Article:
Bogotá Completely Restricts Bullfights

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Bogotá’s City Council, alongside animal rights councilor Andrea Padilla and councilor Juan Baena—coauthor of the project—approved an agreement to restrict bullfights in the Colombian capital.

Bull in a field

It’s as simple as not giving any more tax money to the bullfighting industry. This industry lives off public funds, and bullfights must be restricted to stop fueling an industry that survives on animal abuse.

Bogotá has decided to skip the archaic discourse of the Constitutional Tribunal, which time and time again associates the word “culture” with the bullfighting industry.

How will Bogotá restrict bullfights?

There will be no more bloodshed.

The use of banderillas, spears, and swords has been eliminated. This way, the sadistic fans that attend bullfights in Plaza La Santamaría will stop doing so, since there will be no more bloody “spectacles” to watch.

Councilor Padilla knows that this doesn’t eliminate animal abuse completely, but it will limit it.

“During the journey from the pasture to the arena, a bull can lose up to 30 kilos of weight from stress. Just appearing at the plaza is very exhausting. Which is why we can’t say there are ‘bloodless’ bullfights, as they have been traditionally called, but bullfights ‘with no bloodshed,’ would be much better, claimed the councilor to Alianza Verde.

Without a doubt, it’s the beginning of a definitive victory against animal abuse. However, the bulls used in bullfights with no bloodshed suffer the same cruel fate as those used in traditional bullfights.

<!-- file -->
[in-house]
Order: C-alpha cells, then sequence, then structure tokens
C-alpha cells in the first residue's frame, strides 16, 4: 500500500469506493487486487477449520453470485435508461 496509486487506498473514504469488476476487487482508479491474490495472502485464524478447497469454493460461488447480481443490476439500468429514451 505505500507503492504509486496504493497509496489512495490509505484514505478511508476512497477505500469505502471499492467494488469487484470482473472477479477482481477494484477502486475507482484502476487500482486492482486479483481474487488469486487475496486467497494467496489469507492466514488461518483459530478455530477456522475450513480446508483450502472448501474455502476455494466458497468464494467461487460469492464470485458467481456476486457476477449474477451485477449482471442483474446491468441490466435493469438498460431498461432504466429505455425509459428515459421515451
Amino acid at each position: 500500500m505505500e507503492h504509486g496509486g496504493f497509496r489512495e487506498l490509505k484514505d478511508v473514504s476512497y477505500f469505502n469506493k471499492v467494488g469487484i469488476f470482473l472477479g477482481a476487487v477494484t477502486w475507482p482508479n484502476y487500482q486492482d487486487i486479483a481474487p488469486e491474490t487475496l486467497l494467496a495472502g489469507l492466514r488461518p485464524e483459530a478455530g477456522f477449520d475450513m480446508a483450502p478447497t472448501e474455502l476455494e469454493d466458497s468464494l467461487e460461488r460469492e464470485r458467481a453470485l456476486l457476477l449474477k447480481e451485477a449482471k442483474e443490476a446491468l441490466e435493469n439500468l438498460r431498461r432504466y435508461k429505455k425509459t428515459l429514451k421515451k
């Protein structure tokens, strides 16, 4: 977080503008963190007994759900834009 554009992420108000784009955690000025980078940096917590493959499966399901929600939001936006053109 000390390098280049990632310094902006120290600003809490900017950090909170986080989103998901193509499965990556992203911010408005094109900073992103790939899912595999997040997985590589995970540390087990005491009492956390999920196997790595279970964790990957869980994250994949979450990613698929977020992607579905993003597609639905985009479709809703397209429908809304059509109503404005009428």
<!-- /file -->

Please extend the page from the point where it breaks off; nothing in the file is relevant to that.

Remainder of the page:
Cruelty to bulls used in these fights begins before the animals even enter the ring. Their horns are often shaved to throw off their sense of balance, and they are sometimes kept in total darkness before the fights, which disorients and confuses them.

There will be no more death inside the bullring.

Without weapons, bullfighters won’t be able to injure or kill the bull. Murdering the bull is therefore, banned.

There will be no more financial incentives.

Whoever organizes a bullfight in Bogotá, will have to assume all operating expenses and will have to pay 20% in taxes, a portion of which will go to the Institute of Animal Welfare and Protection.

“Not a single peso will go toward bullfights,” said Claudia López in one of her first statements after being elected Mayor of Bogotá, affirming her anti-bullfighting stance.

Information on animal suffering

Now, bullfighting entrepreneurs who wish to organize a bullfight will have to reach into their own pockets to inform the public about the suffering that bulls endure in the arena. A similar measure is applied to the tobacco industry, which requires it to show images on the packaging depicting the effect of the product on smokers’ health.

30% of its publicity must be in line with this concept.

And this is why:

“Animals are individuals with rights, and they deserve all our protection and respect,” as councilor Juan Baena said.

Reduction in the number of “fiestas.”

The “fiestas” will be reduced from eight to four, three in January and February and one in August, thus giving organizers who dare to plan a bullfight in Bogotá much less maneuvering time.

The ban on bullfighting, according to Padilla, has a legal obstacle expressed by the Constitutional Court, which says:

“We can’t wait for Congress to ban bullfights, because it can be a paralyzing entity. The Council has reached the bold decision of restricting animal abuse, and Bogotá is ready for this,” said the councilor.

Opposition to bullfighting is growing, but there is still work to do.

Bogotá has taken an important step, but we still need your support to help put an end to this sadistic abuse in many other cities and countries.

One of them is Spain, where the television platform Movistar Plus wants to televise the torture and murder of bulls behind closed doors so as to not lose subscribers to its pay-per-view Toros channel.

Help us reach 50,000 signatures to try to block its proposal to murder 576 bulls.

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